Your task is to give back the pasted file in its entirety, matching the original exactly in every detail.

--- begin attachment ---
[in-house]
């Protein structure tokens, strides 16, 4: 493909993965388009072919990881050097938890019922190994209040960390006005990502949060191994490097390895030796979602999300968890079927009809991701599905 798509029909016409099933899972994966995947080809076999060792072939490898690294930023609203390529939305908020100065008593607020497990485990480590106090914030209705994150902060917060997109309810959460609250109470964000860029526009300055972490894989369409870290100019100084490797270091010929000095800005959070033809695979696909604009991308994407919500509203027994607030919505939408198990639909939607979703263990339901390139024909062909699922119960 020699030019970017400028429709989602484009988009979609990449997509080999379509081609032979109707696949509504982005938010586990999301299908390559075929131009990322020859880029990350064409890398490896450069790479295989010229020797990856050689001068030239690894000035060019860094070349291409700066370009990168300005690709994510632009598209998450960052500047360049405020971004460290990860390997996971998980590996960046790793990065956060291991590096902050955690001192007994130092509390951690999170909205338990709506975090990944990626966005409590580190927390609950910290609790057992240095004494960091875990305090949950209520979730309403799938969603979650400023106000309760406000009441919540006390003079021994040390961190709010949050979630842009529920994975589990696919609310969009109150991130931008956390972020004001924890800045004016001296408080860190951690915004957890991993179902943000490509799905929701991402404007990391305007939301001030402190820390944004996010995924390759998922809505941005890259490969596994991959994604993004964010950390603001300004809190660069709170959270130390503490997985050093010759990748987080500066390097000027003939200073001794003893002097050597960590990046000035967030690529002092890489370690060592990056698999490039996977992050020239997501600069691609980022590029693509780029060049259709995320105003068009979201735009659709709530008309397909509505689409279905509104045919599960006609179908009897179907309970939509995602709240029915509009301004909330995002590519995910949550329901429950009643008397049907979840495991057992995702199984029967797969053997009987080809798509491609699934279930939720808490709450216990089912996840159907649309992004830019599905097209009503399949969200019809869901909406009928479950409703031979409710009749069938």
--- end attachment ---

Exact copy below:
[in-house]
């Protein structure tokens, strides 16, 4: 493909993965388009072919990881050097938890019922190994209040960390006005990502949060191994490097390895030796979602999300968890079927009809991701599905 798509029909016409099933899972994966995947080809076999060792072939490898690294930023609203390529939305908020100065008593607020497990485990480590106090914030209705994150902060917060997109309810959460609250109470964000860029526009300055972490894989369409870290100019100084490797270091010929000095800005959070033809695979696909604009991308994407919500509203027994607030919505939408198990639909939607979703263990339901390139024909062909699922119960 020699030019970017400028429709989602484009988009979609990449997509080999379509081609032979109707696949509504982005938010586990999301299908390559075929131009990322020859880029990350064409890398490896450069790479295989010229020797990856050689001068030239690894000035060019860094070349291409700066370009990168300005690709994510632009598209998450960052500047360049405020971004460290990860390997996971998980590996960046790793990065956060291991590096902050955690001192007994130092509390951690999170909205338990709506975090990944990626966005409590580190927390609950910290609790057992240095004494960091875990305090949950209520979730309403799938969603979650400023106000309760406000009441919540006390003079021994040390961190709010949050979630842009529920994975589990696919609310969009109150991130931008956390972020004001924890800045004016001296408080860190951690915004957890991993179902943000490509799905929701991402404007990391305007939301001030402190820390944004996010995924390759998922809505941005890259490969596994991959994604993004964010950390603001300004809190660069709170959270130390503490997985050093010759990748987080500066390097000027003939200073001794003893002097050597960590990046000035967030690529002092890489370690060592990056698999490039996977992050020239997501600069691609980022590029693509780029060049259709995320105003068009979201735009659709709530008309397909509505689409279905509104045919599960006609179908009897179907309970939509995602709240029915509009301004909330995002590519995910949550329901429950009643008397049907979840495991057992995702199984029967797969053997009987080809798509491609699934279930939720808490709450216990089912996840159907649309992004830019599905097209009503399949969200019809869901909406009928479950409703031979409710009749069938």